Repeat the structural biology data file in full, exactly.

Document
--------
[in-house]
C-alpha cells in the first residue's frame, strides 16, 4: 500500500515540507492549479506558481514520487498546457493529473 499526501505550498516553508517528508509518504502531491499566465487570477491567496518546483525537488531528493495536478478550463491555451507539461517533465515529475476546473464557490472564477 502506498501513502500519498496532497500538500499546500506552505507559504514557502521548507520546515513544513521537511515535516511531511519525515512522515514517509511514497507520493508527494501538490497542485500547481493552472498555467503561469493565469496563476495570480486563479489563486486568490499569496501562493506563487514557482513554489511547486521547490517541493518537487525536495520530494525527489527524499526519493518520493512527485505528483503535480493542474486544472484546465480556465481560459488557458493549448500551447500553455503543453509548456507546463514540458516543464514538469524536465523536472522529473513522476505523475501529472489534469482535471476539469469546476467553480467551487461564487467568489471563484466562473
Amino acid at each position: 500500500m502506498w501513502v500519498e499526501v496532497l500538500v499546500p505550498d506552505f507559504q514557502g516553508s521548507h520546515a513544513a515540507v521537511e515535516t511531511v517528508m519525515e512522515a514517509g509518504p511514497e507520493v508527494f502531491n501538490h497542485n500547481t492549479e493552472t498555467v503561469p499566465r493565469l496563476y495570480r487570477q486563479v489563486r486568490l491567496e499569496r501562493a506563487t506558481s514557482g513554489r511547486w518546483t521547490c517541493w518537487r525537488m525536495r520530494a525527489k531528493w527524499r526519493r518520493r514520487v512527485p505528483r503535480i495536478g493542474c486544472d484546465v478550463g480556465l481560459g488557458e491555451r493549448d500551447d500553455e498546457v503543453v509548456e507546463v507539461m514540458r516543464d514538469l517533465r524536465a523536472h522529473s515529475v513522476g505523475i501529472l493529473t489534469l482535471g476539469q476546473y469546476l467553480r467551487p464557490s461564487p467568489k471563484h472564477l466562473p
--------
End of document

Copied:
[in-house]
C-alpha cells in the first residue's frame, strides 16, 4: 500500500515540507492549479506558481514520487498546457493529473 499526501505550498516553508517528508509518504502531491499566465487570477491567496518546483525537488531528493495536478478550463491555451507539461517533465515529475476546473464557490472564477 502506498501513502500519498496532497500538500499546500506552505507559504514557502521548507520546515513544513521537511515535516511531511519525515512522515514517509511514497507520493508527494501538490497542485500547481493552472498555467503561469493565469496563476495570480486563479489563486486568490499569496501562493506563487514557482513554489511547486521547490517541493518537487525536495520530494525527489527524499526519493518520493512527485505528483503535480493542474486544472484546465480556465481560459488557458493549448500551447500553455503543453509548456507546463514540458516543464514538469524536465523536472522529473513522476505523475501529472489534469482535471476539469469546476467553480467551487461564487467568489471563484466562473
Amino acid at each position: 500500500m502506498w501513502v500519498e499526501v496532497l500538500v499546500p505550498d506552505f507559504q514557502g516553508s521548507h520546515a513544513a515540507v521537511e515535516t511531511v517528508m519525515e512522515a514517509g509518504p511514497e507520493v508527494f502531491n501538490h497542485n500547481t492549479e493552472t498555467v503561469p499566465r493565469l496563476y495570480r487570477q486563479v489563486r486568490l491567496e499569496r501562493a506563487t506558481s514557482g513554489r511547486w518546483t521547490c517541493w518537487r525537488m525536495r520530494a525527489k531528493w527524499r526519493r518520493r514520487v512527485p505528483r503535480i495536478g493542474c486544472d484546465v478550463g480556465l481560459g488557458e491555451r493549448d500551447d500553455e498546457v503543453v509548456e507546463v507539461m514540458r516543464d514538469l517533465r524536465a523536472h522529473s515529475v513522476g505523475i501529472l493529473t489534469l482535471g476539469q476546473y469546476l467553480r467551487p464557490s461564487p467568489k471563484h472564477l466562473p